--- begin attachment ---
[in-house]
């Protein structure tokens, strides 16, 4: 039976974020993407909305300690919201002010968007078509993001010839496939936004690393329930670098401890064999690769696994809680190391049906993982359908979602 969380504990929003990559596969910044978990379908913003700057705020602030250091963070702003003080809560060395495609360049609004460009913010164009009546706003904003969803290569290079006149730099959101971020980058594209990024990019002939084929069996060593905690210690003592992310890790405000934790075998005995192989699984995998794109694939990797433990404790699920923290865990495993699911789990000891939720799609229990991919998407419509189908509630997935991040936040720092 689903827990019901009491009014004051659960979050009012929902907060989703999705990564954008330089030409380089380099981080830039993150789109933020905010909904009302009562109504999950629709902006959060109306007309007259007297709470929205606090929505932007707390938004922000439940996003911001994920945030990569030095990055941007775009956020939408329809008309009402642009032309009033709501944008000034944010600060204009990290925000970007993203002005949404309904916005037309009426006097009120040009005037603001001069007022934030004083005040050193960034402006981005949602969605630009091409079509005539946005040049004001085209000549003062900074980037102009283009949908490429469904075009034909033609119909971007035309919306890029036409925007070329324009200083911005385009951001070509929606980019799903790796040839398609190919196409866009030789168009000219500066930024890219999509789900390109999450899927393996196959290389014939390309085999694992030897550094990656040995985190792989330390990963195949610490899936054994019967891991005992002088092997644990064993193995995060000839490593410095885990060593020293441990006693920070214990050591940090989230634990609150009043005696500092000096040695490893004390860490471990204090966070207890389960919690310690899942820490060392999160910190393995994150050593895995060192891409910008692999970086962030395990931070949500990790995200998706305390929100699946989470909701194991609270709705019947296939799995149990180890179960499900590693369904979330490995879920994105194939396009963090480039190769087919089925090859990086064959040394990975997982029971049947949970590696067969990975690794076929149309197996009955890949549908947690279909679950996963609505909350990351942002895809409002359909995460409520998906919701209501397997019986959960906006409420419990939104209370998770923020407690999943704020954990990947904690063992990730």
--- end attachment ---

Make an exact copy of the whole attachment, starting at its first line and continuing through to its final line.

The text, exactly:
[in-house]
């Protein structure tokens, strides 16, 4: 039976974020993407909305300690919201002010968007078509993001010839496939936004690393329930670098401890064999690769696994809680190391049906993982359908979602 969380504990929003990559596969910044978990379908913003700057705020602030250091963070702003003080809560060395495609360049609004460009913010164009009546706003904003969803290569290079006149730099959101971020980058594209990024990019002939084929069996060593905690210690003592992310890790405000934790075998005995192989699984995998794109694939990797433990404790699920923290865990495993699911789990000891939720799609229990991919998407419509189908509630997935991040936040720092 689903827990019901009491009014004051659960979050009012929902907060989703999705990564954008330089030409380089380099981080830039993150789109933020905010909904009302009562109504999950629709902006959060109306007309007259007297709470929205606090929505932007707390938004922000439940996003911001994920945030990569030095990055941007775009956020939408329809008309009402642009032309009033709501944008000034944010600060204009990290925000970007993203002005949404309904916005037309009426006097009120040009005037603001001069007022934030004083005040050193960034402006981005949602969605630009091409079509005539946005040049004001085209000549003062900074980037102009283009949908490429469904075009034909033609119909971007035309919306890029036409925007070329324009200083911005385009951001070509929606980019799903790796040839398609190919196409866009030789168009000219500066930024890219999509789900390109999450899927393996196959290389014939390309085999694992030897550094990656040995985190792989330390990963195949610490899936054994019967891991005992002088092997644990064993193995995060000839490593410095885990060593020293441990006693920070214990050591940090989230634990609150009043005696500092000096040695490893004390860490471990204090966070207890389960919690310690899942820490060392999160910190393995994150050593895995060192891409910008692999970086962030395990931070949500990790995200998706305390929100699946989470909701194991609270709705019947296939799995149990180890179960499900590693369904979330490995879920994105194939396009963090480039190769087919089925090859990086064959040394990975997982029971049947949970590696067969990975690794076929149309197996009955890949549908947690279909679950996963609505909350990351942002895809409002359909995460409520998906919701209501397997019986959960906006409420419990939104209370998770923020407690999943704020954990990947904690063992990730």